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Gayana. Botánica

versión On-line ISSN 0717-6643

Gayana Bot. v.64 n.2 Concepción dic. 2007

http://dx.doi.org/10.4067/S0717-66432007000200009 

 

Gayana Bot. 64(2): 239-241, 2007 Comunicaciones breves

COMUNICACION BREVE

A NEW NORTHERN LIMIT FOR THE DISTRIBUTION OF RANUNCULUS SPEGAZZINII LOURTEIG (RANUNCULACEAE) IN CHILE

EXTENSION DEL RANGO DE DISTRIBUCION DE RANUNCULUS SPEGAZZINII LOURTEIG (RANUNCULACEAE) EN CHILE

Carlos A. Lehnebach1, Magaly Rivero2, Cecilia Ezcurra3 & Peter J. Lockhart1

1Allan Wilson Centre, Massey University. Private Bag 11222. Palmerston North. New Zealand.

2Instituto de Botánica, Universidad Austral de Chile. Casilla 567. Valdivia. Chile

3Centro Regional Universitario Bariloche. San Carlos de Bariloche. Argentina.

C.A.Lehnebach@massey.ac.nz / c_lehnebach@hotmail.com


RESUMEN

Se informa la colecta de Ranunculus spegazzinii Lourteig en la IX Región de Chile (38°S). Este nuevo registro extiende el límite norte de distribución de esta especie en Chile en c. 1400 km. Además se presenta un mapa con los puntos de colecta de R. spegazzinii e imágenes del nectario y aquenio obtenidas en el microscopio electrónico de barrido.


Ranunculus L. is the largest genus in the Ranunculaceae family. It comprises about 600 species (Tamura 1993, 1995) and its distribution is almost worldwide. In Chile, Ranunculus includes 22 native species (Ruiz 2001). They are usually found in moist habitats such as streams or lake banks, wetlands and forests; in lowland, sub-alpine and alpine environments. The distribution of this genus in Chile extends from the Altiplano in the northern Andes to the cold Patagonian streams and ponds in the South. It is in Patagonia where most of the Chilean Ranunculus species occur, many of them growing sympatrically.

Ranunculus spegazzinii Lourteig is one of the many native buttercups found in Patagonia. The species is characterized by the glabrous habit and large creeping stems. Leaves are homomorphous with ovate lamina, basally truncated and only slightly 3-5-lobed or crenate apex. Flowers are single, yellow, with calyx and corolla 5-6-merous and less than 10 finely foveolated carpels. The oblong-lanceolate petals bear one nectary gland only, and this is located in the upper half of the petal. The nectary is small and pocket-like (Fig 1 A), with the nectary scale tightly covering the nectary gland (Fig. 1 B). The achene testa is reticulated with irregular and not isodiametric cells (Fig. 1 C). Anticlinal cell walls are raised, straight or slightly curved and periclinal cell walls are concave and with no apparent ornamentation (Fig. 1 D). The latter characters confer the foveolate surface pattern observed in the achenes of this species.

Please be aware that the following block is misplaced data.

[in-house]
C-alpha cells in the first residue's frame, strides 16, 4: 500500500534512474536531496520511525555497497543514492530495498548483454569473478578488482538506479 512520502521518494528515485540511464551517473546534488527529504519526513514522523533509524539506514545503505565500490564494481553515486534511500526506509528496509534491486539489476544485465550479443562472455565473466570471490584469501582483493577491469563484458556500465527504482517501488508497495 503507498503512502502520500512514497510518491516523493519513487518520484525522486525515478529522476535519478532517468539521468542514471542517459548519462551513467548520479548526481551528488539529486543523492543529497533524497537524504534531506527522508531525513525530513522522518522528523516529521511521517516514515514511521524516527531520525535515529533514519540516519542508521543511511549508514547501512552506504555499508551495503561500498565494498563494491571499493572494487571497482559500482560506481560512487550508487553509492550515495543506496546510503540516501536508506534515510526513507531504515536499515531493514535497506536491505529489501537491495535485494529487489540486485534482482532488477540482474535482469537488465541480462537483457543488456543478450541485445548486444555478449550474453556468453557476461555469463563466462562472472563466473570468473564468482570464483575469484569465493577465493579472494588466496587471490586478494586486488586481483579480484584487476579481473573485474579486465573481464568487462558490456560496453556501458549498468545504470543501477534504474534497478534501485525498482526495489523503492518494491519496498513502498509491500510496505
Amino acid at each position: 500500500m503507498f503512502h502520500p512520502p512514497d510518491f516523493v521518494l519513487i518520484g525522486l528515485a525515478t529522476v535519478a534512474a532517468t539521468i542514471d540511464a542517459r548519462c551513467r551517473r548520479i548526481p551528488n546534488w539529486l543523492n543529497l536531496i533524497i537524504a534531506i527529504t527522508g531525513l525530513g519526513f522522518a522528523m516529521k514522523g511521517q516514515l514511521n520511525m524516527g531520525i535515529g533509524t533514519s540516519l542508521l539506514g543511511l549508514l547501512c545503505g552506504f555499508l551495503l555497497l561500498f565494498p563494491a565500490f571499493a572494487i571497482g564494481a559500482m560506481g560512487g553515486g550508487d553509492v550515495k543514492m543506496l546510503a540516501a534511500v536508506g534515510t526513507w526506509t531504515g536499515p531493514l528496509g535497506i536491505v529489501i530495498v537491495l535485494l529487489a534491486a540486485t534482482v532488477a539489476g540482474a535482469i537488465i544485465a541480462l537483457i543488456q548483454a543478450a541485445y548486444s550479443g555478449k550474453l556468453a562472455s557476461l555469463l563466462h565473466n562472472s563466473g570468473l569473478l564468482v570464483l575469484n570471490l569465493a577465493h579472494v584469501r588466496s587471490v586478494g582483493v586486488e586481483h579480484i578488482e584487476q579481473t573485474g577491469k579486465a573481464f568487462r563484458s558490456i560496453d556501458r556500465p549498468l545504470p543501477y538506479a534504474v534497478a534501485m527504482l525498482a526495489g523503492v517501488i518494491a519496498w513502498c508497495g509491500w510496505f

In Chile, the distribution of R. spegazzinii is remarkably limited and it has been collected only in Torres del Paine National Park, XII Region (51°03'S) (Fig. 2, point 4). In Argentina, on the contrary, R. spegazzinii has a widespread distribution and it has been collected in the southern provinces of Neuquén, Río Negro and Chubut (Lourteig 1984, Zuloaga & Morrone 1999) (Fig. 2, points 1, 2, 3). A recent expedition to the Cordillera de los Andes in the IX Region of Chile, part of a broader study on the phylogenetic affinities of Southern South American Ranunculus, has evidenced the occurrence of R. spegazzinii in this region. This collection extends the northern limit of distribution for this species in Chile in almost 1400 km. This location, however, is relatively close to the northern limit of distribution previously recorded for this species in Argentina (Fig. 2, point 1).